The Poynt is an alternative rock band from Queens, NY. When the band formed in the early 2010's, they were more of a progressive rock band with alternative rock influences. Nonetheless, I feel elements of that progressive sound have remained on their release Alpha Queue and the band benefits from this. They cite influences such as Pink Floyd, The Who, and Dream Theater. Previously they had a goal of creating a highly ambitious debut album (a concept album) called This is American Royalty. The album was well received, and they supported its release by playing throughout NYC and the Greater NY area. Still, the band wasn’t quite where they wanted to be yet; they decided to switch things up with this record. Elements of their original sound are still there, but it’s an exciting progression. This year saw the release of the first of their two-part alternative rock EP Alpha Queue and Alpha Queue II is scheduled for a fourth-quarter release.
Alpha Queue has been well received thus far, and it has allowed The Poynt to play alongside bands such as Angel Vivaldi, Message from Sylvia, Eve to Adam and Michael Angelo Batio (just to name a few). They also received endorsements from Moniker Guitars and Source Audio (an effects pedal company), so things are looking well for The Poynt.
Alpha Queue which is a seven-track EP opens with “This Dying World.” Guttural, powerful, distorted power chords ring out atop a crashing beat. Everything drops away to a slow, thudding beat, a chugging guitar rhythm, and pop-punk-esque vocals ring smoothly and sleekly out on top of this melodic bliss. The chorus is a sonic explosion of a melodic rhythm, screeching power chords, and energetic vocals. There’s an interesting reverberating effect on the vocals throughout the track, however, and I thought this added a warbling atmosphere to the song; bursts of lead guitar solos added variety to the track too. It was the powerful climax which truly elevated the song, however. The melody switches up, the drums thump energetically, and a roaring electric guitar solo howls off into infinity. This was a strong opener.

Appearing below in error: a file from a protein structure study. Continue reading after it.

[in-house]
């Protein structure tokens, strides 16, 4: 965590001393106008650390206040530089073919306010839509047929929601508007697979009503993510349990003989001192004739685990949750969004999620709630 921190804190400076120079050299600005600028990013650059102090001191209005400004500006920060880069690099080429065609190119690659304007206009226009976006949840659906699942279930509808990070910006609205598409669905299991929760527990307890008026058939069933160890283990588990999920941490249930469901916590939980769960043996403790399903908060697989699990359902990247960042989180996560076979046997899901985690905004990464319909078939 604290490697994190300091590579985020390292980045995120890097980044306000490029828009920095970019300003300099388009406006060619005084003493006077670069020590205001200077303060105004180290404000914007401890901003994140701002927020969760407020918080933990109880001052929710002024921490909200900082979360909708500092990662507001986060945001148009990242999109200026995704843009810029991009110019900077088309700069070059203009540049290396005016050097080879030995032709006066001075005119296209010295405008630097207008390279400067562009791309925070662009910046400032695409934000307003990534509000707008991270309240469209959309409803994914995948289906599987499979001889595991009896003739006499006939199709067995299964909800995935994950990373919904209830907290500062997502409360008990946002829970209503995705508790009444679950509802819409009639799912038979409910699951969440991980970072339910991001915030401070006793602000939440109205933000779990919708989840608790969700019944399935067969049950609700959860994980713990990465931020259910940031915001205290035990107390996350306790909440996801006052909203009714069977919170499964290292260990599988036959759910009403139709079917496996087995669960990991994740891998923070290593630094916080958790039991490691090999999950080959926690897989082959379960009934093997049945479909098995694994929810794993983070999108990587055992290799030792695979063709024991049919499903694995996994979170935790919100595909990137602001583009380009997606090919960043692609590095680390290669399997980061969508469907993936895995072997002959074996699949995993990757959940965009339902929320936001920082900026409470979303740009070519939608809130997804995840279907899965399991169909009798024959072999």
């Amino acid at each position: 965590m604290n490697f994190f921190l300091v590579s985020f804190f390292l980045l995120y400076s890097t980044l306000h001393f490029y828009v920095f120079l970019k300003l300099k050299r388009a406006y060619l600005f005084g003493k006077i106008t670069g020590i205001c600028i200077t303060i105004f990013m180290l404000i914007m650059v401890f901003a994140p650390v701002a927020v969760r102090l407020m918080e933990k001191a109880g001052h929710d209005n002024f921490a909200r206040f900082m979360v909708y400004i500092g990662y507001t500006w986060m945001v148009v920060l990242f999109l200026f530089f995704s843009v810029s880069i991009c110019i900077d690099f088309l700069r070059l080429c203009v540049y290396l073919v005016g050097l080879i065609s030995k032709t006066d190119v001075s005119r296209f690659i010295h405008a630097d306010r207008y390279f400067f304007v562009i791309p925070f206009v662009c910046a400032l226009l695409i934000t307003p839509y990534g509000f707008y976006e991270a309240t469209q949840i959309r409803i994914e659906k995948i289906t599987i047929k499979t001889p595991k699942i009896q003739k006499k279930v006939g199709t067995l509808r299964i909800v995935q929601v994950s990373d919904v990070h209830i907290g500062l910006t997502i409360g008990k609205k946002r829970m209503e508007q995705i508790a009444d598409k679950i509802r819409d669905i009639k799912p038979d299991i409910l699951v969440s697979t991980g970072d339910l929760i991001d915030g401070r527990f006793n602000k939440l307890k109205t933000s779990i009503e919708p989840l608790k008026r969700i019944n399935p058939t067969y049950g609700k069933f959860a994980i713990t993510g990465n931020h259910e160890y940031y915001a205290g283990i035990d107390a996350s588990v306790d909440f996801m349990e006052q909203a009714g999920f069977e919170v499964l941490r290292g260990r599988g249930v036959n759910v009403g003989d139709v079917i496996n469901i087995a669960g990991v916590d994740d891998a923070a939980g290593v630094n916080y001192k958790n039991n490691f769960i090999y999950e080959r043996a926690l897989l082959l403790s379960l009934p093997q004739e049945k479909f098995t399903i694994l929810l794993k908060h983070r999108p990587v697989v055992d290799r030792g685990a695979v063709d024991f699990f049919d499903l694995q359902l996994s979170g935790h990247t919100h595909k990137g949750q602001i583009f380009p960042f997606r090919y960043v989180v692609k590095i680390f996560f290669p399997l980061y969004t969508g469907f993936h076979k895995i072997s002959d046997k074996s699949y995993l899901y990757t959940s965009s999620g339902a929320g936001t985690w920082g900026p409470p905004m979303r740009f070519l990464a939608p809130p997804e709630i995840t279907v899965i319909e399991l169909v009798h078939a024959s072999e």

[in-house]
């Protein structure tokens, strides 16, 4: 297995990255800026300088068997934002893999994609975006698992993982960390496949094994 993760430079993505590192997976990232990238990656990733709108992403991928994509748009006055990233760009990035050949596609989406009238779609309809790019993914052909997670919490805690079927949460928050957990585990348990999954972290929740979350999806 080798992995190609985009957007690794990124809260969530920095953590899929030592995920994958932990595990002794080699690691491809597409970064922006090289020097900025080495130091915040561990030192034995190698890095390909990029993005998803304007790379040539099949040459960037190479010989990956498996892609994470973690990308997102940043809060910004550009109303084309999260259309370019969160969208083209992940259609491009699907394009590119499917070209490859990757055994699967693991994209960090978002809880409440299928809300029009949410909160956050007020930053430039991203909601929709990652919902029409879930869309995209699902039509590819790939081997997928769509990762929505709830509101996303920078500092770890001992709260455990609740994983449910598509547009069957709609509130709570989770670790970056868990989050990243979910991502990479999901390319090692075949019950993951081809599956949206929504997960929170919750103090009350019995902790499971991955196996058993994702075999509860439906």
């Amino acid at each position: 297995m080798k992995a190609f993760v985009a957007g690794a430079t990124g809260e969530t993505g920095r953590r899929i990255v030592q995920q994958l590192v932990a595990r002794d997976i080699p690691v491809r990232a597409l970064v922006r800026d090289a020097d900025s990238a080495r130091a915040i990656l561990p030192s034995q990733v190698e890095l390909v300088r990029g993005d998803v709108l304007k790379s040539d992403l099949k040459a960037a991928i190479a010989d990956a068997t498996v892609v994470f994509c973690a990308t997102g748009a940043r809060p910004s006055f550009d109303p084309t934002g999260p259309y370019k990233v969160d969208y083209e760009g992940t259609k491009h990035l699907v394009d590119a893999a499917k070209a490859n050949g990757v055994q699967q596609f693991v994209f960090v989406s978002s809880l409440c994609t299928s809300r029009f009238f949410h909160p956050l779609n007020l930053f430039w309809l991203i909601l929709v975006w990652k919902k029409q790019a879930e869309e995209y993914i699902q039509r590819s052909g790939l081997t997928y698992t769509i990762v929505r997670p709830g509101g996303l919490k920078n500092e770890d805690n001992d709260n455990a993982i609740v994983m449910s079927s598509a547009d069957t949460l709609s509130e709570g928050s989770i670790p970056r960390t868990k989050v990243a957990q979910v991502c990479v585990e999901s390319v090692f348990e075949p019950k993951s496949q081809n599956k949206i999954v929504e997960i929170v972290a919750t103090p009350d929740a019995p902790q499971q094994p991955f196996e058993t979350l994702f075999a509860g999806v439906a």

“No Quite Jesus” is an evolution on the opener. The loud-quiet dynamic is present again, and the same sleek vocals remain, but there are sonic differences. Surf-rock guitar solos warble and reverberate above the verses, guttural bass guitar rhythms dance beneath, and the entire song builds towards the ricocheting choruses. This is alternative rock in a nutshell; it’s the loud-quiet dynamic that bands such as The Pixies made so popular, but The Poynt make it so much more exciting. They add some modern flavor to an old musical style, and that’s why I like this track.
“Open Your Mouth” opens with screeching, chugging distorted guitar power chords which are fragmented and brutal. There’s a deeply rooted angst and aggression to this song. The beat thumps slowly but with precise energy. Everything escalates to a soaring chorus, which interesting adds soothing melodic relief from the brutal, electrifying verses (reversing the loud-quiet dynamic present on their prior tracks). There was something refreshing about this track. The riff, the solos, and the melody are all perfect.
All in all, this was a very exciting EP. If The Poynt can achieve this in seven tracks then I’d love to see what they could do with an entire album.
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